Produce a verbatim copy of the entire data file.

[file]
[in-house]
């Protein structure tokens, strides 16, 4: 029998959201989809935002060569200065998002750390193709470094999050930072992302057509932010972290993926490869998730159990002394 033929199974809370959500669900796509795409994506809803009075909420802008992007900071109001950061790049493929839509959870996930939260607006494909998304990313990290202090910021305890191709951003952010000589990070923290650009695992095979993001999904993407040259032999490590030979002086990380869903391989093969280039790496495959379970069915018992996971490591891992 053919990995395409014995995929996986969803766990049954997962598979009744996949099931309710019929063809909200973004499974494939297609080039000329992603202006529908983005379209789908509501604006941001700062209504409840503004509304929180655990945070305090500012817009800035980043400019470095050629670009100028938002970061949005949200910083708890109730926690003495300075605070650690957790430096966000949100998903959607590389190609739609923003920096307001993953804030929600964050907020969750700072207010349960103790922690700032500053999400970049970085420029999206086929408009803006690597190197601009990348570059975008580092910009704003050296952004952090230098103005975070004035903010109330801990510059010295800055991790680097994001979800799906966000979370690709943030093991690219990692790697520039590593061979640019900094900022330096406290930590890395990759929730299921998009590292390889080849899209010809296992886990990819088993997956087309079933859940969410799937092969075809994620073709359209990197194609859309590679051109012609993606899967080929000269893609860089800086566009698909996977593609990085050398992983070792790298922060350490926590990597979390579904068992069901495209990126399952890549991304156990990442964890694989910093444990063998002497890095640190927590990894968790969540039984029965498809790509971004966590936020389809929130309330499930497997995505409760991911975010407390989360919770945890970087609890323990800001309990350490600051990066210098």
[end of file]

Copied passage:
[in-house]
């Protein structure tokens, strides 16, 4: 029998959201989809935002060569200065998002750390193709470094999050930072992302057509932010972290993926490869998730159990002394 033929199974809370959500669900796509795409994506809803009075909420802008992007900071109001950061790049493929839509959870996930939260607006494909998304990313990290202090910021305890191709951003952010000589990070923290650009695992095979993001999904993407040259032999490590030979002086990380869903391989093969280039790496495959379970069915018992996971490591891992 053919990995395409014995995929996986969803766990049954997962598979009744996949099931309710019929063809909200973004499974494939297609080039000329992603202006529908983005379209789908509501604006941001700062209504409840503004509304929180655990945070305090500012817009800035980043400019470095050629670009100028938002970061949005949200910083708890109730926690003495300075605070650690957790430096966000949100998903959607590389190609739609923003920096307001993953804030929600964050907020969750700072207010349960103790922690700032500053999400970049970085420029999206086929408009803006690597190197601009990348570059975008580092910009704003050296952004952090230098103005975070004035903010109330801990510059010295800055991790680097994001979800799906966000979370690709943030093991690219990692790697520039590593061979640019900094900022330096406290930590890395990759929730299921998009590292390889080849899209010809296992886990990819088993997956087309079933859940969410799937092969075809994620073709359209990197194609859309590679051109012609993606899967080929000269893609860089800086566009698909996977593609990085050398992983070792790298922060350490926590990597979390579904068992069901495209990126399952890549991304156990990442964890694989910093444990063998002497890095640190927590990894968790969540039984029965498809790509971004966590936020389809929130309330499930497997995505409760991911975010407390989360919770945890970087609890323990800001309990350490600051990066210098």